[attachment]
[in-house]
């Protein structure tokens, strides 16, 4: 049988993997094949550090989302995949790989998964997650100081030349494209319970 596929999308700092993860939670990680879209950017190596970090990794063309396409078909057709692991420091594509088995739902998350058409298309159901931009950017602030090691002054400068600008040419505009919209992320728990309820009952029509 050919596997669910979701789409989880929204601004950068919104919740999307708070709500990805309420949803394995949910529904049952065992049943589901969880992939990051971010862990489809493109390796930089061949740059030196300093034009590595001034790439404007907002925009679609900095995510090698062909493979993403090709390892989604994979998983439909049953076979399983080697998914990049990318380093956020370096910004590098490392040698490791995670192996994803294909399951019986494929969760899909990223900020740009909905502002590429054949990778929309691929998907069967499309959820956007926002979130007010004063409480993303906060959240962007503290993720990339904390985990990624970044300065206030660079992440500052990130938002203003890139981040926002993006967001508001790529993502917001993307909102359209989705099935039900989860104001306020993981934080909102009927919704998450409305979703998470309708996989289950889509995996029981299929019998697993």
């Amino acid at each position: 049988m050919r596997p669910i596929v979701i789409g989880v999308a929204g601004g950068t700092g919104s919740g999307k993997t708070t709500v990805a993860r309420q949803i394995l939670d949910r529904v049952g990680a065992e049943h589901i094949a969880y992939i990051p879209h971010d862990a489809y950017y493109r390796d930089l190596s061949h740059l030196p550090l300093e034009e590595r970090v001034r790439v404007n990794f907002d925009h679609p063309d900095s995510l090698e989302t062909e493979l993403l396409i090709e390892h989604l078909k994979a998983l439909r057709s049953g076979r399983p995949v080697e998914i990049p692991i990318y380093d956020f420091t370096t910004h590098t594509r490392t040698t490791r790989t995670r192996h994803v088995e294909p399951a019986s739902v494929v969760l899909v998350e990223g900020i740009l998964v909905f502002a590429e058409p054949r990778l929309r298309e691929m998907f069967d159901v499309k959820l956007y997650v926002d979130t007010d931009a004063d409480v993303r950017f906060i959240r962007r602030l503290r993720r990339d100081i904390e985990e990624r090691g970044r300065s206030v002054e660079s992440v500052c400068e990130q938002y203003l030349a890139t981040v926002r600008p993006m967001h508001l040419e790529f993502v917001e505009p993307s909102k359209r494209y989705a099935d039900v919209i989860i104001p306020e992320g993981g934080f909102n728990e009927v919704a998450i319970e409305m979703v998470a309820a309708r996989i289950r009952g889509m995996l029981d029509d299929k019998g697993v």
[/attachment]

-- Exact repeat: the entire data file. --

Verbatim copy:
[in-house]
């Protein structure tokens, strides 16, 4: 049988993997094949550090989302995949790989998964997650100081030349494209319970 596929999308700092993860939670990680879209950017190596970090990794063309396409078909057709692991420091594509088995739902998350058409298309159901931009950017602030090691002054400068600008040419505009919209992320728990309820009952029509 050919596997669910979701789409989880929204601004950068919104919740999307708070709500990805309420949803394995949910529904049952065992049943589901969880992939990051971010862990489809493109390796930089061949740059030196300093034009590595001034790439404007907002925009679609900095995510090698062909493979993403090709390892989604994979998983439909049953076979399983080697998914990049990318380093956020370096910004590098490392040698490791995670192996994803294909399951019986494929969760899909990223900020740009909905502002590429054949990778929309691929998907069967499309959820956007926002979130007010004063409480993303906060959240962007503290993720990339904390985990990624970044300065206030660079992440500052990130938002203003890139981040926002993006967001508001790529993502917001993307909102359209989705099935039900989860104001306020993981934080909102009927919704998450409305979703998470309708996989289950889509995996029981299929019998697993």
């Amino acid at each position: 049988m050919r596997p669910i596929v979701i789409g989880v999308a929204g601004g950068t700092g919104s919740g999307k993997t708070t709500v990805a993860r309420q949803i394995l939670d949910r529904v049952g990680a065992e049943h589901i094949a969880y992939i990051p879209h971010d862990a489809y950017y493109r390796d930089l190596s061949h740059l030196p550090l300093e034009e590595r970090v001034r790439v404007n990794f907002d925009h679609p063309d900095s995510l090698e989302t062909e493979l993403l396409i090709e390892h989604l078909k994979a998983l439909r057709s049953g076979r399983p995949v080697e998914i990049p692991i990318y380093d956020f420091t370096t910004h590098t594509r490392t040698t490791r790989t995670r192996h994803v088995e294909p399951a019986s739902v494929v969760l899909v998350e990223g900020i740009l998964v909905f502002a590429e058409p054949r990778l929309r298309e691929m998907f069967d159901v499309k959820l956007y997650v926002d979130t007010d931009a004063d409480v993303r950017f906060i959240r962007r602030l503290r993720r990339d100081i904390e985990e990624r090691g970044r300065s206030v002054e660079s992440v500052c400068e990130q938002y203003l030349a890139t981040v926002r600008p993006m967001h508001l040419e790529f993502v917001e505009p993307s909102k359209r494209y989705a099935d039900v919209i989860i104001p306020e992320g993981g934080f909102n728990e009927v919704a998450i319970e409305m979703v998470a309820a309708r996989i289950r009952g889509m995996l029981d029509d299929k019998g697993v």